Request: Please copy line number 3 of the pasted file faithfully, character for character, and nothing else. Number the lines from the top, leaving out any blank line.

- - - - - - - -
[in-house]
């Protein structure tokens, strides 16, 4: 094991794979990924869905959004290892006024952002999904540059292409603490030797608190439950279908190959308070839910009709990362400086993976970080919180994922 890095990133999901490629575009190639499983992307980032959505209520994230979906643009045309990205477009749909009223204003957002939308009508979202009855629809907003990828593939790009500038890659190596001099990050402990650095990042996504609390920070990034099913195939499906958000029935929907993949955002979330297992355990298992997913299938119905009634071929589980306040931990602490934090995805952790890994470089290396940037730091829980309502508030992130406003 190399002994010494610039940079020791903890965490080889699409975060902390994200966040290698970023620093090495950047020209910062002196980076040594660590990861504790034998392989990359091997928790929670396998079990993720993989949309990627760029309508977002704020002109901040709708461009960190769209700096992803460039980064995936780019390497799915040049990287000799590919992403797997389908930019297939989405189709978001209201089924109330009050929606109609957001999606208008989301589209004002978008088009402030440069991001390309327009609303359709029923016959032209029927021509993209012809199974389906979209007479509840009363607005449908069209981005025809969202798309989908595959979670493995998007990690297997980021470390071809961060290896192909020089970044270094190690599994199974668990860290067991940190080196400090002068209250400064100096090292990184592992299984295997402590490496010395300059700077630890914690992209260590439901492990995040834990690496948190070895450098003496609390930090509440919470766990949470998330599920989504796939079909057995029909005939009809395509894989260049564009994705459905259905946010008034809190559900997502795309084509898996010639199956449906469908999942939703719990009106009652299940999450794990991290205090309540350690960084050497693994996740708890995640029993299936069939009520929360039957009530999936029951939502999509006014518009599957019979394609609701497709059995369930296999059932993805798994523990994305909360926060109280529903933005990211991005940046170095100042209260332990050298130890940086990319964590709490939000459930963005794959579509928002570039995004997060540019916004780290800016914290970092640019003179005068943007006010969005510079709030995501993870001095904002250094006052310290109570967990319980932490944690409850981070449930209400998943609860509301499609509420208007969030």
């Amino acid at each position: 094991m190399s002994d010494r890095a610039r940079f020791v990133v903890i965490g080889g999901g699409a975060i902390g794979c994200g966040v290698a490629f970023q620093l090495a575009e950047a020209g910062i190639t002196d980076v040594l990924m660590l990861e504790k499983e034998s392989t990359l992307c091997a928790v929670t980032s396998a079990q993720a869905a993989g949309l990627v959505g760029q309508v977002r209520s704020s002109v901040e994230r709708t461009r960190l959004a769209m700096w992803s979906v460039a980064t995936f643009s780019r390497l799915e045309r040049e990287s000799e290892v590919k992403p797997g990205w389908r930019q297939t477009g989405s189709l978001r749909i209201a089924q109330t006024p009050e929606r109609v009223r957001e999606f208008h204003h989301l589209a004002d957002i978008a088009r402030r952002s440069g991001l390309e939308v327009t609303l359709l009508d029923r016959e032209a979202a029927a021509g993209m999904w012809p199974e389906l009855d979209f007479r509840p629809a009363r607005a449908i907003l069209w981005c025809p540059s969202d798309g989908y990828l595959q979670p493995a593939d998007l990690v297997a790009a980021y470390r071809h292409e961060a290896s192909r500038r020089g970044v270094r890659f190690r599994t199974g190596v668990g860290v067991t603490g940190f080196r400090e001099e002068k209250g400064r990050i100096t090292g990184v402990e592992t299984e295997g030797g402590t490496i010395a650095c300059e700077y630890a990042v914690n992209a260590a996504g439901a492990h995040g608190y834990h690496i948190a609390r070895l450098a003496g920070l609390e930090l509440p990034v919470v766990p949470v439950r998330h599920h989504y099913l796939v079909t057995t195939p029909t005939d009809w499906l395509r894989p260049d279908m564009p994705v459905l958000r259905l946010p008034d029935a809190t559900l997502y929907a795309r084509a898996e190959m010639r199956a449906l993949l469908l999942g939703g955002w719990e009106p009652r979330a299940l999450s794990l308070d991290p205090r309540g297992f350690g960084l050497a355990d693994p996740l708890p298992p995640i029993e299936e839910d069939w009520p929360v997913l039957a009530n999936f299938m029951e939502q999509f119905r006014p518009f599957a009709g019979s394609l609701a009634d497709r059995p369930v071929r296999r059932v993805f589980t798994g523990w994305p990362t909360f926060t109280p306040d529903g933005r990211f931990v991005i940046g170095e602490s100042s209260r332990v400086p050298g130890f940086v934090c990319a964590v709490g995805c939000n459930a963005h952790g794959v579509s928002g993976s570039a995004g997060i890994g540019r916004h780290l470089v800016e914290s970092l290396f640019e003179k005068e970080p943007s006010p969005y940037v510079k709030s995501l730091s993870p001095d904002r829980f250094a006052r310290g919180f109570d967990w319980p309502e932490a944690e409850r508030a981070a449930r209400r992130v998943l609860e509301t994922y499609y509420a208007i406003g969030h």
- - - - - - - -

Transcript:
């Amino acid at each position: 094991m190399s002994d010494r890095a610039r940079f020791v990133v903890i965490g080889g999901g699409a975060i902390g794979c994200g966040v290698a490629f970023q620093l090495a575009e950047a020209g910062i190639t002196d980076v040594l990924m660590l990861e504790k499983e034998s392989t990359l992307c091997a928790v929670t980032s396998a079990q993720a869905a993989g949309l990627v959505g760029q309508v977002r209520s704020s002109v901040e994230r709708t461009r960190l959004a769209m700096w992803s979906v460039a980064t995936f643009s780019r390497l799915e045309r040049e990287s000799e290892v590919k992403p797997g990205w389908r930019q297939t477009g989405s189709l978001r749909i209201a089924q109330t006024p009050e929606r109609v009223r957001e999606f208008h204003h989301l589209a004002d957002i978008a088009r402030r952002s440069g991001l390309e939308v327009t609303l359709l009508d029923r016959e032209a979202a029927a021509g993209m999904w012809p199974e389906l009855d979209f007479r509840p629809a009363r607005a449908i907003l069209w981005c025809p540059s969202d798309g989908y990828l595959q979670p493995a593939d998007l990690v297997a790009a980021y470390r071809h292409e961060a290896s192909r500038r020089g970044v270094r890659f190690r599994t199974g190596v668990g860290v067991t603490g940190f080196r400090e001099e002068k209250g400064r990050i100096t090292g990184v402990e592992t299984e295997g030797g402590t490496i010395a650095c300059e700077y630890a990042v914690n992209a260590a996504g439901a492990h995040g608190y834990h690496i948190a609390r070895l450098a003496g920070l609390e930090l509440p990034v919470v766990p949470v439950r998330h599920h989504y099913l796939v079909t057995t195939p029909t005939d009809w499906l395509r894989p260049d279908m564009p994705v459905l958000r259905l946010p008034d029935a809190t559900l997502y929907a795309r084509a898996e190959m010639r199956a449906l993949l469908l999942g939703g955002w719990e009106p009652r979330a299940l999450s794990l308070d991290p205090r309540g297992f350690g960084l050497a355990d693994p996740l708890p298992p995640i029993e299936e839910d069939w009520p929360v997913l039957a009530n999936f299938m029951e939502q999509f119905r006014p518009f599957a009709g019979s394609l609701a009634d497709r059995p369930v071929r296999r059932v993805f589980t798994g523990w994305p990362t909360f926060t109280p306040d529903g933005r990211f931990v991005i940046g170095e602490s100042s209260r332990v400086p050298g130890f940086v934090c990319a964590v709490g995805c939000n459930a963005h952790g794959v579509s928002g993976s570039a995004g997060i890994g540019r916004h780290l470089v800016e914290s970092l290396f640019e003179k005068e970080p943007s006010p969005y940037v510079k709030s995501l730091s993870p001095d904002r829980f250094a006052r310290g919180f109570d967990w319980p309502e932490a944690e409850r508030a981070a449930r209400r992130v998943l609860e509301t994922y499609y509420a208007i406003g969030h």